and continuous training will be done periodically during the patient’s hospital stay. This strategy will help increase patient-centered care because it will allow the family to get involved with the communication between the patient and the staff members. During the planning, the family and patient can advocate for their plan of care and voice any concerns they may have. The facility can implement more education and resources to improve their weaknessesso that the staff member and the patients will have a better understanding of the plan. System or Change TheoryThe change theory will be applied to address the weaknesses of MD Anderson not allowing family members to activate the rapid response team in a life-threatening emergency. This strategy will improve patient-centeredness at the facility by allowing the collaboration and team effort between the family and the staff. Kurt Lewin’s change theory will be used to make improvements. Lewin’s theorized a three-stage model of change that is known as the “unfreezing-change-refreeze model” that requires prior learning to be rejected and replaced. It states behavior
ORGANIZATIONAL LEADERSHIP 9as “a dynamic balance of forces working in opposing directions”. The three concepts identified in Lewin’s Change Theory are driving forces, restraining forces, and equilibrium (Petiprin, 2016). The first stage, the unfreezing stage, has to do with finding new methods that people could use to let go of the doing things the old way and to be receptive of changes. In this stage, the organization will assign a team and this team will develop a strategy and collaborate with oneanother so that the change can be successful. After hearing the whole vision of the strategy, the staff will be acceptable to the change and be willing to work with the patient and their families. Change is the second stage in Lewin’s theory. This stage will require the staff members tochange their way of thinking or their actions about who should be allowed to activate the rapid response system. The second stage is the implementation stage where the staff will act and provide the education and training to the patient and the family on when and how to activate the system. This stage focuses on teamwork and empowerment between the staff members and the patient/families. Allowing time for all individuals to get adjusted to the new change is very important during this stage. The final stage, the refreezing stage, is when the staff will have practiced with the new change in place consistently, and they begin to embrace the new change and realize the importance of it. The staff are supportive of the change and know that the change was set for the safety of the patients. The organization will continue to provide the training and education about the change, while reassess and monitoring for necessary modifications. The refreezing step of Lewin’s Change Theory involves developing new policy guidelines and procedures into the organization’s committees and advisories.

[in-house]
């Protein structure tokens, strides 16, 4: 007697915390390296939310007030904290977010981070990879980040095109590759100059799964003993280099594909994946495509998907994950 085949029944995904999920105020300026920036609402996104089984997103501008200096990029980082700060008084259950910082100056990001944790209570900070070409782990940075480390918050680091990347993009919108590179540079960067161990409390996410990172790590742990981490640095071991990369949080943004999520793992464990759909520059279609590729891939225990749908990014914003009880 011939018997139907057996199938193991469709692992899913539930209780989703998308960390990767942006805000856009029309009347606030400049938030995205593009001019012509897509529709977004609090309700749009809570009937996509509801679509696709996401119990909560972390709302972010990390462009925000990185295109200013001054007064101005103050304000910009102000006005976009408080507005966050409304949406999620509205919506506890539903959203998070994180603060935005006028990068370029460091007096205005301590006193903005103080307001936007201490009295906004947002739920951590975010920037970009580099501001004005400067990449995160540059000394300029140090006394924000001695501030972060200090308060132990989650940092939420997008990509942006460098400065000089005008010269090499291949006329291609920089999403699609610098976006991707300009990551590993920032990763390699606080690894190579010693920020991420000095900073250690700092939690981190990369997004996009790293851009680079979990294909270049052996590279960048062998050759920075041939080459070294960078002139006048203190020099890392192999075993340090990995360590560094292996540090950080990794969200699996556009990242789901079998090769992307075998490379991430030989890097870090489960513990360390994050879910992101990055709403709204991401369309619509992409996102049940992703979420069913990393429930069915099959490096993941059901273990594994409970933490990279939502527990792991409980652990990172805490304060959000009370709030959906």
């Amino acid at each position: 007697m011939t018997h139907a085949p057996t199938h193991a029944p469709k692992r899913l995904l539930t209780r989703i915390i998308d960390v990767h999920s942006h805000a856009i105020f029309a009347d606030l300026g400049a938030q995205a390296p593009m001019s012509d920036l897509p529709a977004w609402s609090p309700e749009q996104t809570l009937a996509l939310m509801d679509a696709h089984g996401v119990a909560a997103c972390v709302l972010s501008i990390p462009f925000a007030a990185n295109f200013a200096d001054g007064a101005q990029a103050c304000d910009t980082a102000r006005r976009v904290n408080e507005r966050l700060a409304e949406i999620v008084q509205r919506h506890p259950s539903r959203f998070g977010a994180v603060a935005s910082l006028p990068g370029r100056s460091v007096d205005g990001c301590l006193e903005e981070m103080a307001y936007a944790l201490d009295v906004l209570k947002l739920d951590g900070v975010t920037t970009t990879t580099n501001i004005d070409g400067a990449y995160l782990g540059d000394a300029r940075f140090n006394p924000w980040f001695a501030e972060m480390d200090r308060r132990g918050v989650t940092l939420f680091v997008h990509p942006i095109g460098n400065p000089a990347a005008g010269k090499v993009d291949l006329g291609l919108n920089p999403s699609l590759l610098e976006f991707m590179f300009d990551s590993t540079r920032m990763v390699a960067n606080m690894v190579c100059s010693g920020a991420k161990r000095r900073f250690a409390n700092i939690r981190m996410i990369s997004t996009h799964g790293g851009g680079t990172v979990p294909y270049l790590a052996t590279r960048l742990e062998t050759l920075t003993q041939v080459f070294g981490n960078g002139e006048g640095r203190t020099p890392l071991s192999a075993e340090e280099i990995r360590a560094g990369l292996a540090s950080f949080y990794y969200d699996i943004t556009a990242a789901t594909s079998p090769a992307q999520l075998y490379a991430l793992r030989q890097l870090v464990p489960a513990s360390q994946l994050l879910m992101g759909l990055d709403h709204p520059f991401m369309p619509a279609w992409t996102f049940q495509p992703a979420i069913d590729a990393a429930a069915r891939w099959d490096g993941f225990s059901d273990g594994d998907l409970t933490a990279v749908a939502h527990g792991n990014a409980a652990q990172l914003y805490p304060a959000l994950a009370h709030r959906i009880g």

ORGANIZATIONAL LEADERSHIP 10Financial Implications
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